Much of the political media will be focused today on Anthony Weiner’s latest sex-chat scandal, but the former New York congressman’s congenital inability to keep his pants on is far from the most offensive event in American politics recently. No, that dishonor goes to a repeat “winner,” Rep. Steve King (R-Iowa). In an interview with the conservative website Newsmax, the anti-immigration crusader was asked about “amnesty” and the DREAM Act, which would give undocumented immigrants who were brought to the U.S. as children a path to permanent residency. The Iowa congressman had this to say about “DREAMers”:
Some of them are valedictorians — and their parents brought them in. It wasn’t their fault. It’s true in some cases, but they aren’t all valedictorians. They weren’t all brought in by their parents. For every one who’s a valedictorian, there’s another 100 out there who weigh 130 pounds — and they’ve got calves the size of cantaloupes because they’ve been hauling 75 pounds of marijuana across the desert.
Of course, King has absolutely no proof for this disgusting, prejudiced statement. (Then again, one wonders what constitutes proof for a congressman who thinks snow disproves global warming.) As the Immigration Policy Center points out, using data from the census, the Pew Hispanic Center and the FBI, crime rates have fallen in the United States as the immigrant population (legal and illegal) has increased.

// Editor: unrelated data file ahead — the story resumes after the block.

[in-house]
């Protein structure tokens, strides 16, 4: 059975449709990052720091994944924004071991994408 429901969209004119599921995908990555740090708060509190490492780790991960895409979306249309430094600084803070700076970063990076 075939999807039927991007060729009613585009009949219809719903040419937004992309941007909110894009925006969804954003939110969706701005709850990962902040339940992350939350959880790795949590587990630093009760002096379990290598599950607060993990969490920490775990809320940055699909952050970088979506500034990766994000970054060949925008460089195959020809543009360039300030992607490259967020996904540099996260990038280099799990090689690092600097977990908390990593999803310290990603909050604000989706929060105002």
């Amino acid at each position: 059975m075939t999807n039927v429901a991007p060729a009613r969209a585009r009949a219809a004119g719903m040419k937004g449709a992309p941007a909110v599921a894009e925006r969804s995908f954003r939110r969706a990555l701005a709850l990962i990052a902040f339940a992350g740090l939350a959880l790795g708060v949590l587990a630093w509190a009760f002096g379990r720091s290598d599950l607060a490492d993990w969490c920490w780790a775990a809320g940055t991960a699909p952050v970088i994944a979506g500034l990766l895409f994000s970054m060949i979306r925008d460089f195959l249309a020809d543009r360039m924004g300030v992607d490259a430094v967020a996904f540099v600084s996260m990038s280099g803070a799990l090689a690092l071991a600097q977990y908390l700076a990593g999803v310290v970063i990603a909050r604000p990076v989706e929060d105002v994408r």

King has a long record of racially tinged quotes. Such a record, one would hope, would at some point draw strong rebukes from King’s fellow Republicans — at least because of the potential damage to the party’s already-declining standing with the country’s Hispanic population. Yet no GOP leader has yet disavowed his intolerant views. For now, despite some prominent talking heads softening their attitudes on immigration, anti-immigrant bias remains strong in the Republican Party, blocking any chance of reform making it through Congress. But America is changing, and if Republicans want to stay relevant, they’ll have to kick prejudices like King’s out of the party.